Bambang F. Indarto

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Posts Tagged ‘ip address’

WAN Protocols: HDLC, PPP, and Frame Relay

Posted by bfindarto on March 26, 2008

HDLC

HDLC stands for High-Level Data Link Control protocol. Like the two other WAN protocols (PPP and Frame Relay), HDLC is a Layer 2 protocol (see OSI Model for more information on Layers). HDLC is a simple protocol used to connect point to point serial devices. For example, you have point to point leased line connecting two locations, in two different cities. HDLC would be the protocol with the least amount of configuration required to connect these two locations. HDLC would be running over the WAN, between the two locations. Each router would be de-encapsulating HDLC and turning dropping it off on the LAN.

HDLC performs error correction, just like Ethernet. Cisco’s version of HDLC is actually proprietary because they added a protocol type field. Thus, Cisco HDLC can only work with other Cisco devices.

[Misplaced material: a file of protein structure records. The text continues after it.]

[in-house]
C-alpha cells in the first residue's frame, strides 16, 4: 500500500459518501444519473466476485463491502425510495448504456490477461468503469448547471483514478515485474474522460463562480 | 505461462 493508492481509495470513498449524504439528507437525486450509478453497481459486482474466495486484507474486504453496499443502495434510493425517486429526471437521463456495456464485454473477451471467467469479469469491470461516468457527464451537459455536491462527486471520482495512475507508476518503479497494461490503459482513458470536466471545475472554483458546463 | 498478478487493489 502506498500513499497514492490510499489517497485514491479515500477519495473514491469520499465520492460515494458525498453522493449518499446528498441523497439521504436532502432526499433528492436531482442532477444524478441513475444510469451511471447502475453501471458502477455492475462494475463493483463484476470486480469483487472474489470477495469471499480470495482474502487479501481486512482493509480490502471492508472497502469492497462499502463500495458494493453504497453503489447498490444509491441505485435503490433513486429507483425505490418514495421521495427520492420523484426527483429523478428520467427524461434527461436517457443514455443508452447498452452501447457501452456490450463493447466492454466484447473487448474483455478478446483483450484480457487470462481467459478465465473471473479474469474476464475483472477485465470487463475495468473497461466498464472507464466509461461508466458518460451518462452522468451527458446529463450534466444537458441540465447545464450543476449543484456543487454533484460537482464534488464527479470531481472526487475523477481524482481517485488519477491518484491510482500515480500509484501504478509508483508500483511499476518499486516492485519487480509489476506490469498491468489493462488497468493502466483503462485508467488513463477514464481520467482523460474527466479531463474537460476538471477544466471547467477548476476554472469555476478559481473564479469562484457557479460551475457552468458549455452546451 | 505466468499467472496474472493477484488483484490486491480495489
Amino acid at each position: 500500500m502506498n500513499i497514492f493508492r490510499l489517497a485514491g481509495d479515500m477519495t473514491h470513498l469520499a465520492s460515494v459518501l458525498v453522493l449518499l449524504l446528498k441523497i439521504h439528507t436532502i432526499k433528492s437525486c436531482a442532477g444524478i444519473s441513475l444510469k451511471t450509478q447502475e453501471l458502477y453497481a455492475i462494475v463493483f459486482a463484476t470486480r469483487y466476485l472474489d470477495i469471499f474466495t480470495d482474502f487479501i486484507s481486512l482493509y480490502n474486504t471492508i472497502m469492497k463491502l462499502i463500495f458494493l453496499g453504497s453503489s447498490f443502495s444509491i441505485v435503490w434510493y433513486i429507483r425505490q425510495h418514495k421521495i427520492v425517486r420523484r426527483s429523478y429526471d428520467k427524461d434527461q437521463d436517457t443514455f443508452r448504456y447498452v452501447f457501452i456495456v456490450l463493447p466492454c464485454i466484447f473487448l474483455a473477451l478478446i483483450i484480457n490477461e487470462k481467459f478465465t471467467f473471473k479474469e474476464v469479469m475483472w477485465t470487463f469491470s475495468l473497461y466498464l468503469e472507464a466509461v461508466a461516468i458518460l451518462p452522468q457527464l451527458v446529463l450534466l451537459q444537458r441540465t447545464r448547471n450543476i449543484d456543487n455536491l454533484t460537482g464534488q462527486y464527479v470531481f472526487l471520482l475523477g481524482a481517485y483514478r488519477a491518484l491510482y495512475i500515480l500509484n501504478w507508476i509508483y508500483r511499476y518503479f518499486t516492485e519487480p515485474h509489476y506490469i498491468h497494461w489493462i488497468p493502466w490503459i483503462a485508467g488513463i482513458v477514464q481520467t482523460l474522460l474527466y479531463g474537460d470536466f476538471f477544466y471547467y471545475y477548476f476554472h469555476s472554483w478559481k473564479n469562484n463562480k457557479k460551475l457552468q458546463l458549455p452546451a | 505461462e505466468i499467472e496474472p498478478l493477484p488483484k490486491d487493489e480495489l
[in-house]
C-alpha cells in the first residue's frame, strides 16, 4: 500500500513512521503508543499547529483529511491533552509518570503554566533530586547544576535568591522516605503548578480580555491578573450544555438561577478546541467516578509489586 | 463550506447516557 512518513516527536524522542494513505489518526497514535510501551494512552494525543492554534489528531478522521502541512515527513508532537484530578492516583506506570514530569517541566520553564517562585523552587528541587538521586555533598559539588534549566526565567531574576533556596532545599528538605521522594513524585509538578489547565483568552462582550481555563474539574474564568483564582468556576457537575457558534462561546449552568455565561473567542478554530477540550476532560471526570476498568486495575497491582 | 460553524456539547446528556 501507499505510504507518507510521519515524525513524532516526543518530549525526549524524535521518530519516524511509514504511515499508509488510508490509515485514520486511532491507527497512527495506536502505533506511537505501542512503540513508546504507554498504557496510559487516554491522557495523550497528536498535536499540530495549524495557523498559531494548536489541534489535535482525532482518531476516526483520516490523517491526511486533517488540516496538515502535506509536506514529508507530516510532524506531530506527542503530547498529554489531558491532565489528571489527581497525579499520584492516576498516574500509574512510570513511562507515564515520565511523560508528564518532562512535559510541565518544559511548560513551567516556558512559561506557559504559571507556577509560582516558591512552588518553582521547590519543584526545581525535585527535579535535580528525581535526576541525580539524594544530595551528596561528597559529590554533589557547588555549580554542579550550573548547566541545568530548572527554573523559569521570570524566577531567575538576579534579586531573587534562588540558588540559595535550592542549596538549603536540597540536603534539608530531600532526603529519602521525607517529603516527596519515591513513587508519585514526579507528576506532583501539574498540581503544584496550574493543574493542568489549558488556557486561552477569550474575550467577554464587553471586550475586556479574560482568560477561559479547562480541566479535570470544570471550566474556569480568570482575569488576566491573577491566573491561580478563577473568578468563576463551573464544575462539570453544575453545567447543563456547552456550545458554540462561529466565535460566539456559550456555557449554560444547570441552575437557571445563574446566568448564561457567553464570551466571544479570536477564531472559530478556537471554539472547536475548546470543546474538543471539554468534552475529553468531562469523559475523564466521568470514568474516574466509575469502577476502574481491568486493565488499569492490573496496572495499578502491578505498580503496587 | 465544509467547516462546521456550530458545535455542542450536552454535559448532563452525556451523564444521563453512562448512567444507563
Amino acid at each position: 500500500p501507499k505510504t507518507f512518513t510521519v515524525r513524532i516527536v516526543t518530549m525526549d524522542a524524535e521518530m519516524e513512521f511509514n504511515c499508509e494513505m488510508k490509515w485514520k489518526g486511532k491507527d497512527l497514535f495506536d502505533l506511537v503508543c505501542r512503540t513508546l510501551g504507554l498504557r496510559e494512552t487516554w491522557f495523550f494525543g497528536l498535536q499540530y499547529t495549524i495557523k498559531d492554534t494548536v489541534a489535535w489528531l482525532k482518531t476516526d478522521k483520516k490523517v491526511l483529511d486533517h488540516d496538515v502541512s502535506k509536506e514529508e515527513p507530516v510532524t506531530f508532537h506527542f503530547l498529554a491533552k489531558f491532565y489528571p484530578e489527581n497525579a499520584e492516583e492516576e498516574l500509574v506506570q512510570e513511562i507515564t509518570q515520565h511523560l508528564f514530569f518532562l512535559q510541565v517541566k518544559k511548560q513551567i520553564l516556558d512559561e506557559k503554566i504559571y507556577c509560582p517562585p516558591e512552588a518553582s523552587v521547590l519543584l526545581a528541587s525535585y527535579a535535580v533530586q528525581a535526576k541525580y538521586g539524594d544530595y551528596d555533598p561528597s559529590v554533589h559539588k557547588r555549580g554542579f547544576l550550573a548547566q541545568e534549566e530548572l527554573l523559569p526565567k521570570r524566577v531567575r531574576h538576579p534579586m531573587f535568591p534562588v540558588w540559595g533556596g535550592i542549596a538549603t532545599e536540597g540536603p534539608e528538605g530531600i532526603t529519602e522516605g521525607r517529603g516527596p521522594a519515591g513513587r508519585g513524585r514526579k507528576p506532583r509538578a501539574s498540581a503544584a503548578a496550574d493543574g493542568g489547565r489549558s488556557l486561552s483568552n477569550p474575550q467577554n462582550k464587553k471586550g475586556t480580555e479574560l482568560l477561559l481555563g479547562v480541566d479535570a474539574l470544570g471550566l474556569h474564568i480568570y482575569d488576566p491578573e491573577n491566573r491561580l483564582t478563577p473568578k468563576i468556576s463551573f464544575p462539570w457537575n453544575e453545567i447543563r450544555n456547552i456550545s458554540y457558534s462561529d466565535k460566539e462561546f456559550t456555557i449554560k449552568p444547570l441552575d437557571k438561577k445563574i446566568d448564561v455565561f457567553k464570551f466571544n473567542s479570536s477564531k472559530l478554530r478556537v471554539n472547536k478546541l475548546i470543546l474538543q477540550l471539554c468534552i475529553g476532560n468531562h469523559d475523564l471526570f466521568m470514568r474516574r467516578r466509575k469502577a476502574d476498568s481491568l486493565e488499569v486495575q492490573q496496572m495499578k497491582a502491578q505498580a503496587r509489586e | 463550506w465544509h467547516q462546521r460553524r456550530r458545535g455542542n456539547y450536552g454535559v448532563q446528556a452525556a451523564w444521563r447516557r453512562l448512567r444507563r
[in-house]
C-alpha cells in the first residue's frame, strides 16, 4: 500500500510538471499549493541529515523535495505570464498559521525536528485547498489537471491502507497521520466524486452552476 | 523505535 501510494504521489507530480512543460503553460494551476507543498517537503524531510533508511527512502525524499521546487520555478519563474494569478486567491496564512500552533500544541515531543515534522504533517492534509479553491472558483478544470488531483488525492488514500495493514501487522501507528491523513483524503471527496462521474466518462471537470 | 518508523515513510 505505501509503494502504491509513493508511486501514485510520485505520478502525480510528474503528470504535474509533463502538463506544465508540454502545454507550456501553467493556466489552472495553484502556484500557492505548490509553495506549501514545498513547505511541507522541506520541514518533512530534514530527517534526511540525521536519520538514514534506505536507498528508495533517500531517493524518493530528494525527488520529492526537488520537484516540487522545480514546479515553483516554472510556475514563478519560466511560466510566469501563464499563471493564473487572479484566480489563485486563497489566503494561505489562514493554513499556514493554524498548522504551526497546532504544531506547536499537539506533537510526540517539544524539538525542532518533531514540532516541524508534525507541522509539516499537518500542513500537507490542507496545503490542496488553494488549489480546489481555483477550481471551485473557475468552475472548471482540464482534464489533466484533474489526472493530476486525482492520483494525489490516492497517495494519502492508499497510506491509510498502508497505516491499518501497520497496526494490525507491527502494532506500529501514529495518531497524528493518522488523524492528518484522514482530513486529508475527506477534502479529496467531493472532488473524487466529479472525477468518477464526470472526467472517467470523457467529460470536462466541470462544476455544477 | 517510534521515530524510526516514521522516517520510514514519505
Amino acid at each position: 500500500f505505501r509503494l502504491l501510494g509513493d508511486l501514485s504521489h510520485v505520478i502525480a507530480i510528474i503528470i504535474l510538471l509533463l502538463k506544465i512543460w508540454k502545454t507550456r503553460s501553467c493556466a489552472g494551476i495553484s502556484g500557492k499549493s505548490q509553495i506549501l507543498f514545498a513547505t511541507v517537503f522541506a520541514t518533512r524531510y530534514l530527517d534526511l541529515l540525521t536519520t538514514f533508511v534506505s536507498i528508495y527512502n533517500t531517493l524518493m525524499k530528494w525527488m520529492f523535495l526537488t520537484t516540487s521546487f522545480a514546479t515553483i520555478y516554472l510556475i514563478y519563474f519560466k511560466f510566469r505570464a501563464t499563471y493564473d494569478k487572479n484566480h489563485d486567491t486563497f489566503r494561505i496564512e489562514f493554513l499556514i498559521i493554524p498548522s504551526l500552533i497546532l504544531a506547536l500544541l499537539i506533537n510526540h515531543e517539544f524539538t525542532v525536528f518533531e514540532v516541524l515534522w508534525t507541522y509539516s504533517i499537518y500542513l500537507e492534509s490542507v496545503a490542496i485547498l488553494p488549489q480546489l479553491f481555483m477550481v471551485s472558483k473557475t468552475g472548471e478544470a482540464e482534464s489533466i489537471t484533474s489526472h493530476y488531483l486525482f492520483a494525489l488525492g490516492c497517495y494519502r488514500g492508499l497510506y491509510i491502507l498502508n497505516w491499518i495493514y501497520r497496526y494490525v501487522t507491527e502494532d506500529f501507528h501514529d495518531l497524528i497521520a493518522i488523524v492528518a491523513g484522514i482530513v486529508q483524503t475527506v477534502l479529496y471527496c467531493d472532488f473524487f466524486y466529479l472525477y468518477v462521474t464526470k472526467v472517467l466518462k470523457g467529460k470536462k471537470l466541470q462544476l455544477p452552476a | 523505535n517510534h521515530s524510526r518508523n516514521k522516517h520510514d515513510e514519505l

hdlc.jpgHDLC is actually the default protocol on all Cisco serial interfaces. If you try to a show running-config on a Cisco router, your serial interfaces (by default) won’t have any encapsulation. This is because they are configured to the default of HDLC. If you do a show interface serial 0/0/0, you’ll see that you are running HDLC.

PPP

You may have heard of the Point to Point Protocol (PPP) because it is used for most every dial up connection to the Internet. PPP is documented in RFC 1661. PPP is based on HDLC and is very similar. Both work well to connect point to point leased lines.

The differences between PPP and HDLC are:

  • PPP is not proprietary when used on a Cisco router
  • PPP has several sub-protocols that make it function.
  • PPP is feature-rich with dial up networking features

Because PPP has so many dial-up networking features, it has become the most popular dial up networking protocol in use today. Here are some of the dial-up networking features it offers:

  • Link quality management monitors the quality of the dial-up link and how many errors have been taken. It can bring the link down if the link is receiving too many errors.
  • Multilink can bring up multiple PPP dialup links and bond them together to function as one.
  • Authentication is supported with PAP and CHAP. These protocols take your username and password to ensure that you are allowed access to the network you are dialing in to.